3 Poverty reduction policies



Influence, advantage and subsidies should be moved away from dominant groups in order to allow more equal opportunities for the very poor and marginalised. 

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Trade-offs need to be assessed

Taxes will be raised to improve access to and quality of schools. However, if they rise too much this will create a massive disincentive: families cannot afford to pay more tax, and the long term benefits of education will seem less worthwhile if they don't actually have enough to eat!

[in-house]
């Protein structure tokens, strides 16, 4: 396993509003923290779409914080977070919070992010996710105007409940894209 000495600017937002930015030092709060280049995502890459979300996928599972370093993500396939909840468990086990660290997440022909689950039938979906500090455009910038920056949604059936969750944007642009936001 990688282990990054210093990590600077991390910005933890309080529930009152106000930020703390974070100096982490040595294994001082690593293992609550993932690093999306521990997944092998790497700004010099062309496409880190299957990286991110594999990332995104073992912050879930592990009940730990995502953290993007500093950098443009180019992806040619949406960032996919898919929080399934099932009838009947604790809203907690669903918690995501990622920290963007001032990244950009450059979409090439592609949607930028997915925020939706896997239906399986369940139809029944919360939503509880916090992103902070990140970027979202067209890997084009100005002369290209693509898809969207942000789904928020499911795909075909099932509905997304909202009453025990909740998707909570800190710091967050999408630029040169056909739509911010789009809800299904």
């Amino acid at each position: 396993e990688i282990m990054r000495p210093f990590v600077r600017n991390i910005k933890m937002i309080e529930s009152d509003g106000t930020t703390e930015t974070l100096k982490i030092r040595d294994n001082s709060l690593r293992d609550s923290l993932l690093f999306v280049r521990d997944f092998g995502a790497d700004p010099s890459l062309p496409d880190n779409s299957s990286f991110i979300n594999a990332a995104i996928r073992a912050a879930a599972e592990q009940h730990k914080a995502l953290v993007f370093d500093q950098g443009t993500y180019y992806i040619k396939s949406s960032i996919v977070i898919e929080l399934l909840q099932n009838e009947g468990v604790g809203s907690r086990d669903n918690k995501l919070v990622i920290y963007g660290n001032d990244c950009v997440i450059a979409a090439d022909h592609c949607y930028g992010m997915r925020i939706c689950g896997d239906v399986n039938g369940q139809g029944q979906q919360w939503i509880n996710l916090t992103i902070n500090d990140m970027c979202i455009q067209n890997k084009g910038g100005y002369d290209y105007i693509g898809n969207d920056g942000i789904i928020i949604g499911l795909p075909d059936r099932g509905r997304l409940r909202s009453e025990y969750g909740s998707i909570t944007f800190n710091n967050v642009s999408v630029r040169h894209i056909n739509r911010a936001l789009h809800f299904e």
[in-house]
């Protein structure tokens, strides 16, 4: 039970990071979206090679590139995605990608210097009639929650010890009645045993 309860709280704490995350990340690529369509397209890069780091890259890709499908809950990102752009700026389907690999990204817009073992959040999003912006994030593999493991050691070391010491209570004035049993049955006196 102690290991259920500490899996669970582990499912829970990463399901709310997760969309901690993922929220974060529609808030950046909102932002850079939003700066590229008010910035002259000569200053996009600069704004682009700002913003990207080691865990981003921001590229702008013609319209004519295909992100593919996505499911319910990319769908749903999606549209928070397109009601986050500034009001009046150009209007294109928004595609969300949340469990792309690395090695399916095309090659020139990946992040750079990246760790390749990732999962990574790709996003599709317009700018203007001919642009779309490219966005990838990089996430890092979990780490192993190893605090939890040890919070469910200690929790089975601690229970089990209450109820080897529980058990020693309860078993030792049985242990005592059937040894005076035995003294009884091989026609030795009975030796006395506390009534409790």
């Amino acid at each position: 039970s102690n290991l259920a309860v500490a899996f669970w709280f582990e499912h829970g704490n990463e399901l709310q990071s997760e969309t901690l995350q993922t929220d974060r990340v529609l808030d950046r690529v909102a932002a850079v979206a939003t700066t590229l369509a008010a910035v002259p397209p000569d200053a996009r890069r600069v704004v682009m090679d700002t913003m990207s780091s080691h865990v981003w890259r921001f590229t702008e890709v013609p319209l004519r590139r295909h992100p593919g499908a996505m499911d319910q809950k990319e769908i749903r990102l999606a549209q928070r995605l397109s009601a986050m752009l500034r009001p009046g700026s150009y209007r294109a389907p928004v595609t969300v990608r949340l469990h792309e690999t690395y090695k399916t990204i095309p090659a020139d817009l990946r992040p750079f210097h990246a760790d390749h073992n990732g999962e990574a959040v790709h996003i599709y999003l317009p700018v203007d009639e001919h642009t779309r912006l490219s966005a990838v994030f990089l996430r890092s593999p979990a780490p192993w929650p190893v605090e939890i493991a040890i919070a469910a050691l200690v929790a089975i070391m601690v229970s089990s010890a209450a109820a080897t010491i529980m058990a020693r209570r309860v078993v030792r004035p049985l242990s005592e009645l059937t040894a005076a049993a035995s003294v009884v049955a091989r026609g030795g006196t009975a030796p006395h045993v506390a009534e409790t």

Policy makers should keep this in mind, but still recognise that increased attendance and performance are great gains for individuals and society as a whole. Trade offs and incentives needed to support this.

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Policies for growth and policies for equity are no

Policies that affect one will affect the other. e.g. market policies should have complementary policies for safety nets, mobility and education. Need to protect both.

Policy reforms that result in losses for a particular group will be resisted by that group. If the group is powerful it will usually subvert the reform. 

Benefits AND costs should be taken into account for any new policy.

However, focus on equity must not be an excuse for poor economic policy.

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